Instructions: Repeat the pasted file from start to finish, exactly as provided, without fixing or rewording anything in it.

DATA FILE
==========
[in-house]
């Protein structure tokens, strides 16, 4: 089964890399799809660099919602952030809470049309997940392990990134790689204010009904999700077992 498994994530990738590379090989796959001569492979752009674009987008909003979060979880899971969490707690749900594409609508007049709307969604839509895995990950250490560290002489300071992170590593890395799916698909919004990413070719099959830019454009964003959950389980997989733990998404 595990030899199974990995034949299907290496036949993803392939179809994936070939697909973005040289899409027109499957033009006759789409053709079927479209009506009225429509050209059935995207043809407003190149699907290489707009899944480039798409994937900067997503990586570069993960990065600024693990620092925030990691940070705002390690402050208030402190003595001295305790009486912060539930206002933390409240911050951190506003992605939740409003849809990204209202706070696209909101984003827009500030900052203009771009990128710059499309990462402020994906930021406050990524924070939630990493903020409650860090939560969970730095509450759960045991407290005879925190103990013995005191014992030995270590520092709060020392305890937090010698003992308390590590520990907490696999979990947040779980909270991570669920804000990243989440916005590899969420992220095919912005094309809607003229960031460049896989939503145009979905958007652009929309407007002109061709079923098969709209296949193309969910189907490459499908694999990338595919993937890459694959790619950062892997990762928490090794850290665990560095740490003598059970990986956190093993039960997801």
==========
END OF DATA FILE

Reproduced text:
[in-house]
């Protein structure tokens, strides 16, 4: 089964890399799809660099919602952030809470049309997940392990990134790689204010009904999700077992 498994994530990738590379090989796959001569492979752009674009987008909003979060979880899971969490707690749900594409609508007049709307969604839509895995990950250490560290002489300071992170590593890395799916698909919004990413070719099959830019454009964003959950389980997989733990998404 595990030899199974990995034949299907290496036949993803392939179809994936070939697909973005040289899409027109499957033009006759789409053709079927479209009506009225429509050209059935995207043809407003190149699907290489707009899944480039798409994937900067997503990586570069993960990065600024693990620092925030990691940070705002390690402050208030402190003595001295305790009486912060539930206002933390409240911050951190506003992605939740409003849809990204209202706070696209909101984003827009500030900052203009771009990128710059499309990462402020994906930021406050990524924070939630990493903020409650860090939560969970730095509450759960045991407290005879925190103990013995005191014992030995270590520092709060020392305890937090010698003992308390590590520990907490696999979990947040779980909270991570669920804000990243989440916005590899969420992220095919912005094309809607003229960031460049896989939503145009979905958007652009929309407007002109061709079923098969709209296949193309969910189907490459499908694999990338595919993937890459694959790619950062892997990762928490090794850290665990560095740490003598059970990986956190093993039960997801």